Edens Plans More Shopping Center Spending
Written by Scott Blake on May 16, 2013
By Scott Blake
Even in a place like South Beach, there’s a market for so-called "big box" retailers.
That was the conclusion of shopping center investment firm Edens when it spent an undisclosed amount to buy the Fifth & Alton retail complex at the beachside end of the MacArthur Causeway.
The hulking shopping center, which had a 2012 market value of just under $40 million, is an anomaly in South Beach, known more for trendy upscale boutiques. Fifth & Alton is one of the beachside’s few large shopping centers, anchored by national chains commonly found in middle-American suburbs: Best Buy, Staples, Publix, TJ Maxx and Ross Dress for Less.
However, Edens has been slow to make a slew of improvements it is planning for Fifth & Alton since the purchase about six months ago.
In an interview this week, however, Edens President and Chief Investment Officer Jodie McLean said the company is still in the planning stages for Fifth & Alton, but changes are just a matter of time — and the company isn’t stopping there.
Ms. McLean said Edens, which also operates and manages other shopping centers, is bringing in new stores and making structural changes at its other shopping centers in the Miami area and Southeast Florida — all in line with the firm’s philosophy of making its properties more than just shopping centers — reworking them as "community gathering places."
And Miami — along with Atlanta, Boston, New York and Washington, DC — is one of Edens’ favorite markets.
"Miami is a gateway city," Ms. McLean explained. "There’s diversification of its economic base. It has a solid underpinning of international financial [strength] and also a tourist base that brings in disposable income on a regular basis."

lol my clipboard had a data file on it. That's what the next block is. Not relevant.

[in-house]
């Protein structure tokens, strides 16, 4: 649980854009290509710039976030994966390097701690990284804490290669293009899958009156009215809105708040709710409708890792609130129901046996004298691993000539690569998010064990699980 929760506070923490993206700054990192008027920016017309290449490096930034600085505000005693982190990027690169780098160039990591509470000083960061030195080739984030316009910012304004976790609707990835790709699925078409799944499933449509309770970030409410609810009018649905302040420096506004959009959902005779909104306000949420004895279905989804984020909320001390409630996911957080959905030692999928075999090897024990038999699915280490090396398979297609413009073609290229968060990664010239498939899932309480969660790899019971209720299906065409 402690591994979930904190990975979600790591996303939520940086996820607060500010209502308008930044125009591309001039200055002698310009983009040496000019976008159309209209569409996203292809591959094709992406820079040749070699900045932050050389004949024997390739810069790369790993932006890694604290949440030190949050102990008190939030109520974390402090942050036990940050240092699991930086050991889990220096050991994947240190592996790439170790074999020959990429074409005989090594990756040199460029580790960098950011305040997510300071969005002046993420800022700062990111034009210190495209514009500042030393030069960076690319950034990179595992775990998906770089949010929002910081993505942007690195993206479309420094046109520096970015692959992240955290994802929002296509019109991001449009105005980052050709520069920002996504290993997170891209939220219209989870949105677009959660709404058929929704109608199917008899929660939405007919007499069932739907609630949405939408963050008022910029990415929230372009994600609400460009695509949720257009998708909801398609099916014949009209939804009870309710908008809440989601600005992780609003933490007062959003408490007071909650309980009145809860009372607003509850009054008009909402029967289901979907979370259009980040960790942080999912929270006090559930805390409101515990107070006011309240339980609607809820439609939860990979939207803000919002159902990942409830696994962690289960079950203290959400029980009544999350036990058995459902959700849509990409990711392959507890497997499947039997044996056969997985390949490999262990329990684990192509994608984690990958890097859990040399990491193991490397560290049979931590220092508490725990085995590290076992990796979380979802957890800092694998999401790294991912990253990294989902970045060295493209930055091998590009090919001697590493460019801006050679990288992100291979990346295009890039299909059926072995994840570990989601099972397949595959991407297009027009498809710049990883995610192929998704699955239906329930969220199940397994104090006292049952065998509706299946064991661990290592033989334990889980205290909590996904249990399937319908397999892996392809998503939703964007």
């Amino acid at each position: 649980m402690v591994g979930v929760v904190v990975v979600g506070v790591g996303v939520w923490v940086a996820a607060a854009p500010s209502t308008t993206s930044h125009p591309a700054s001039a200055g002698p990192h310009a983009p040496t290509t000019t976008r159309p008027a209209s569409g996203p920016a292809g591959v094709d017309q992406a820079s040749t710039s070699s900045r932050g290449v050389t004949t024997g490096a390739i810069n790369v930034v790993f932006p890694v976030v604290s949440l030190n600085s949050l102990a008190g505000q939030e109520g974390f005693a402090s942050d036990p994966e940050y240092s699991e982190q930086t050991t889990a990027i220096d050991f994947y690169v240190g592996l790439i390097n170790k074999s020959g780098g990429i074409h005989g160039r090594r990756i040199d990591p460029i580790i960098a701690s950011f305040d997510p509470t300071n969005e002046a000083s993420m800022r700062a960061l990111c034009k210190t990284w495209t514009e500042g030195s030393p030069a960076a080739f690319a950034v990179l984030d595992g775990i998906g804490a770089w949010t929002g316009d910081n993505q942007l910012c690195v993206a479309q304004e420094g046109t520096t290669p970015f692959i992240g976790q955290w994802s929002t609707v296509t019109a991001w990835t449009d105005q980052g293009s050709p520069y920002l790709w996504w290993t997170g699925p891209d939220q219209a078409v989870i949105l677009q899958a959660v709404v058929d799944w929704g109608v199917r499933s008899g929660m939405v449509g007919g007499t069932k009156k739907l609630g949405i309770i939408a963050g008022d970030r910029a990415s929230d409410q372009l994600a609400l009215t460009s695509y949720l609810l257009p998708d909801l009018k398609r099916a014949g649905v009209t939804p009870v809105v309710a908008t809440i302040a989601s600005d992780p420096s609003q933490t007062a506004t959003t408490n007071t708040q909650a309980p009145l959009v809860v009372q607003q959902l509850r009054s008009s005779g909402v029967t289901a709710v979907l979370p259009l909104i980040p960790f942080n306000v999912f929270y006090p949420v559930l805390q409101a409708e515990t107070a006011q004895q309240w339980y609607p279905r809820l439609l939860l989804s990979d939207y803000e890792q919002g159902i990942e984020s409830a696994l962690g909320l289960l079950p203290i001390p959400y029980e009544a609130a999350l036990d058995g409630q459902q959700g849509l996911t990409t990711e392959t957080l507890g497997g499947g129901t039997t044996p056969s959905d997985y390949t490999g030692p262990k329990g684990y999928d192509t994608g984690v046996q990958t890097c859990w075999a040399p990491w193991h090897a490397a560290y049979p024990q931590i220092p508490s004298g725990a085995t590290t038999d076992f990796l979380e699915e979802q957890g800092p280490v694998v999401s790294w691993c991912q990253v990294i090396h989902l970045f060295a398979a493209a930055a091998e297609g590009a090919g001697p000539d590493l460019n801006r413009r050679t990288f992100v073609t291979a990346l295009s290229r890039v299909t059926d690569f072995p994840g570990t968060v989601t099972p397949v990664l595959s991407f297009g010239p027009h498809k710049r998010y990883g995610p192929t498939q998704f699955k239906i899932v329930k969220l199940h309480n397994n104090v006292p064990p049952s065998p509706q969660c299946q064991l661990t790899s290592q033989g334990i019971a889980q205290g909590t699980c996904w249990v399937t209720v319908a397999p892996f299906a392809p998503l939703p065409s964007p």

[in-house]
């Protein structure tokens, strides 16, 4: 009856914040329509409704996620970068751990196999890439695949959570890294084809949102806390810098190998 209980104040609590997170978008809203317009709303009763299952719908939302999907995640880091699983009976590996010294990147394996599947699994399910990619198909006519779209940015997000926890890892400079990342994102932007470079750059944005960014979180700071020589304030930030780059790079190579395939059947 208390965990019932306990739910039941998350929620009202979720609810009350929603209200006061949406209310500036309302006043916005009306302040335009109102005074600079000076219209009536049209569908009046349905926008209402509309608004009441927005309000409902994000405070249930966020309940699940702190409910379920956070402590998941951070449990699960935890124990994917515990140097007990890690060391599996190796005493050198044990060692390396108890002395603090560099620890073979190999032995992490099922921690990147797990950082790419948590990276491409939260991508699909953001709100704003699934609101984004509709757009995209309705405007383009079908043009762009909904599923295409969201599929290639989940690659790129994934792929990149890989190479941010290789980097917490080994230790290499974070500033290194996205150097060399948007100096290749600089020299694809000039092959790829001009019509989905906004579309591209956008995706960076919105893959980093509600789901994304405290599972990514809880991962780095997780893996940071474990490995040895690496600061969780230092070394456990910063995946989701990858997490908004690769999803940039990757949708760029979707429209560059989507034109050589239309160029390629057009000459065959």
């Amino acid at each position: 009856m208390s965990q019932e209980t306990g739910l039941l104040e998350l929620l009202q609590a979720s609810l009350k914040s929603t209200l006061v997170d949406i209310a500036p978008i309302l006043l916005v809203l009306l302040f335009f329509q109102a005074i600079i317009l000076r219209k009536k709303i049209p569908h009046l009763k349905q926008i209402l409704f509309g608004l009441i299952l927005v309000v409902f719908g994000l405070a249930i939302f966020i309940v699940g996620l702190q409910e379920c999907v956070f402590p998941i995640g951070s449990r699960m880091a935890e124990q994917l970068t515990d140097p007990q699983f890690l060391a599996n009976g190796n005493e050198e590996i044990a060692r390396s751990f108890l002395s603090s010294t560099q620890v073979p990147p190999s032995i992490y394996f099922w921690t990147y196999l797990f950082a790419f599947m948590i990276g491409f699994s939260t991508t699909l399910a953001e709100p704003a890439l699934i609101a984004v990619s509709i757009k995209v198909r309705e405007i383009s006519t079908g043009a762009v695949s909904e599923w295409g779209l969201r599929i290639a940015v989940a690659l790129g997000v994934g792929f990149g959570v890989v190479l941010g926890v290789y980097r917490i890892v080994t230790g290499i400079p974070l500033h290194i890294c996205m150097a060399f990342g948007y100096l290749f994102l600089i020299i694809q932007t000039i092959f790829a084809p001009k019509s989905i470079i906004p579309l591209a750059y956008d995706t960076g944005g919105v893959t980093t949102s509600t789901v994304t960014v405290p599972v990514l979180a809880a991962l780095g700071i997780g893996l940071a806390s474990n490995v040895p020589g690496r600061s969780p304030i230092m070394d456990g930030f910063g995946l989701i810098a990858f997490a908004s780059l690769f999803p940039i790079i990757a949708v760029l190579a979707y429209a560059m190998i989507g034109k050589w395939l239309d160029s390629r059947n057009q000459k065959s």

Among its local shopping centers, the company has brought in an upscale Latin American-based bicycle store at Biscayne Commons at 14777 Biscayne Blvd. in North Miami and eventually plans to bring in a "signature" restaurant there.
At the Market on University retail center in Plantation, Edens plans to demolish a building and replace it with a new one featuring retail space on the ground floor with an LA Fitness gym above it.
And at Union Planters Plaza in Fort Lauderdale, the company is expanding the center and redeveloping a building.
But among its 13 properties in South Florida, Fifth & Alton was the most expensive and highest-profile acquisition. So far, the only change there has been the exit of Brooklyn Water Bagel from one of the smaller retail spaces. The goal is to replace it with a business more geared to attracting people for "the evening experience," Ms. McLean said.
She said it probably will be another four to six months before significant changes begin appearing at Fifth & Alton.
Future changes will include making stores more visible and accessible through Fifth & Alton’s 1,074-space garage, which is built into the six-level complex. Other changes will focus on the south side of the building, where smaller sidewalk-accessible retailers are clustered.
The building is relatively new. A project of Berkowitz Development Group, Fifth & Alton opened in 2009. Edens acquired it in December from affiliates of Robert and Alan Potamkin and Jeff Berkowitz.
Overall, Fifth & Alton — located at 1101 Fifth St. — has nearly 180,000 square feet of retail space.
Columbia, SC-based Edens has about 110 properties up and down the US East Coast with a total value of about $3.5 billion, according to Ms. McLean. Among the company’s marquee properties are Lenox Marketplace in Atlanta, Mosaic outside Washington, DC, and South Bay Center in Boston.
The firm has been making a push into Miami. In the past two to three years, the company has spent nearly $300 million acquiring six Miami area properties, with Fifth & Alton being the fourth purchase in 2012 alone.
"It really was an investment cycle more than anything," Ms. McLean said about the flurry of purchases.
In addition to Fifth & Alton and Biscayne Commons, Edens last year bought Hialeah Mercado at 1529 to 1599 W 49th St. in Hialeah; and Arena Shops at 14770 Biscayne Blvd. in North Miami Beach.
Still, Edens is continuing to look for more assets in Greater Miami to possibly buy in the future.
"We’re looking to focus on the Miami area," she said.
Another focus of the firm, she said, is developing shopping centers that give consumers different reasons to visit, perhaps even several times a week. One time, it could be for groceries; another time it could be for clothes; and another time to eat out or join in on some kind of activity.
"These are places," she said, "where the consumer desires to come back."To read the entire issue of Miami Today online, subscribe to e-MIAMI TODAY, an exact digital replica of the printed edition.